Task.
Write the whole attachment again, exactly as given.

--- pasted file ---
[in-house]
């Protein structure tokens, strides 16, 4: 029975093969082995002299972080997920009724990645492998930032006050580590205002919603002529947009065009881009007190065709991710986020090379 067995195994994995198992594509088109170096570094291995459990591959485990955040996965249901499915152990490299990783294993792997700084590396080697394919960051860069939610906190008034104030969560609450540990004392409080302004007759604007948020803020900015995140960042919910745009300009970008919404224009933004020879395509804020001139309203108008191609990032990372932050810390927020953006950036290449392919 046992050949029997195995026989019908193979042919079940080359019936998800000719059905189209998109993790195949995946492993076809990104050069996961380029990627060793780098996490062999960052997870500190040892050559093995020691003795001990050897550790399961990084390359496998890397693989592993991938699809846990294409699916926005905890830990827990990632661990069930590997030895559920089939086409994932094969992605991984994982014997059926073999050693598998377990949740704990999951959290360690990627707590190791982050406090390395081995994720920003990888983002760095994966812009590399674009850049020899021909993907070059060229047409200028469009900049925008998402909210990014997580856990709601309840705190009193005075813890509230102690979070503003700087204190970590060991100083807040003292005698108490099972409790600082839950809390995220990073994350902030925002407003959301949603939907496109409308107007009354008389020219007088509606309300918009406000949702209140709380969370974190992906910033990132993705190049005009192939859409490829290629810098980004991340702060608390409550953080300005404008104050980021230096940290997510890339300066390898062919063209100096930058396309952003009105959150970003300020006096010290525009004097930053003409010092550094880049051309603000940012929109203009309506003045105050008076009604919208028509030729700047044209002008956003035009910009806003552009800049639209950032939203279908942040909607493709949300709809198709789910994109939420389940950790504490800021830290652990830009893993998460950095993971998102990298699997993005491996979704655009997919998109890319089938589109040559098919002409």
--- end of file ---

[in-house]
């Protein structure tokens, strides 16, 4: 029975093969082995002299972080997920009724990645492998930032006050580590205002919603002529947009065009881009007190065709991710986020090379 067995195994994995198992594509088109170096570094291995459990591959485990955040996965249901499915152990490299990783294993792997700084590396080697394919960051860069939610906190008034104030969560609450540990004392409080302004007759604007948020803020900015995140960042919910745009300009970008919404224009933004020879395509804020001139309203108008191609990032990372932050810390927020953006950036290449392919 046992050949029997195995026989019908193979042919079940080359019936998800000719059905189209998109993790195949995946492993076809990104050069996961380029990627060793780098996490062999960052997870500190040892050559093995020691003795001990050897550790399961990084390359496998890397693989592993991938699809846990294409699916926005905890830990827990990632661990069930590997030895559920089939086409994932094969992605991984994982014997059926073999050693598998377990949740704990999951959290360690990627707590190791982050406090390395081995994720920003990888983002760095994966812009590399674009850049020899021909993907070059060229047409200028469009900049925008998402909210990014997580856990709601309840705190009193005075813890509230102690979070503003700087204190970590060991100083807040003292005698108490099972409790600082839950809390995220990073994350902030925002407003959301949603939907496109409308107007009354008389020219007088509606309300918009406000949702209140709380969370974190992906910033990132993705190049005009192939859409490829290629810098980004991340702060608390409550953080300005404008104050980021230096940290997510890339300066390898062919063209100096930058396309952003009105959150970003300020006096010290525009004097930053003409010092550094880049051309603000940012929109203009309506003045105050008076009604919208028509030729700047044209002008956003035009910009806003552009800049639209950032939203279908942040909607493709949300709809198709789910994109939420389940950790504490800021830290652990830009893993998460950095993971998102990298699997993005491996979704655009997919998109890319089938589109040559098919002409």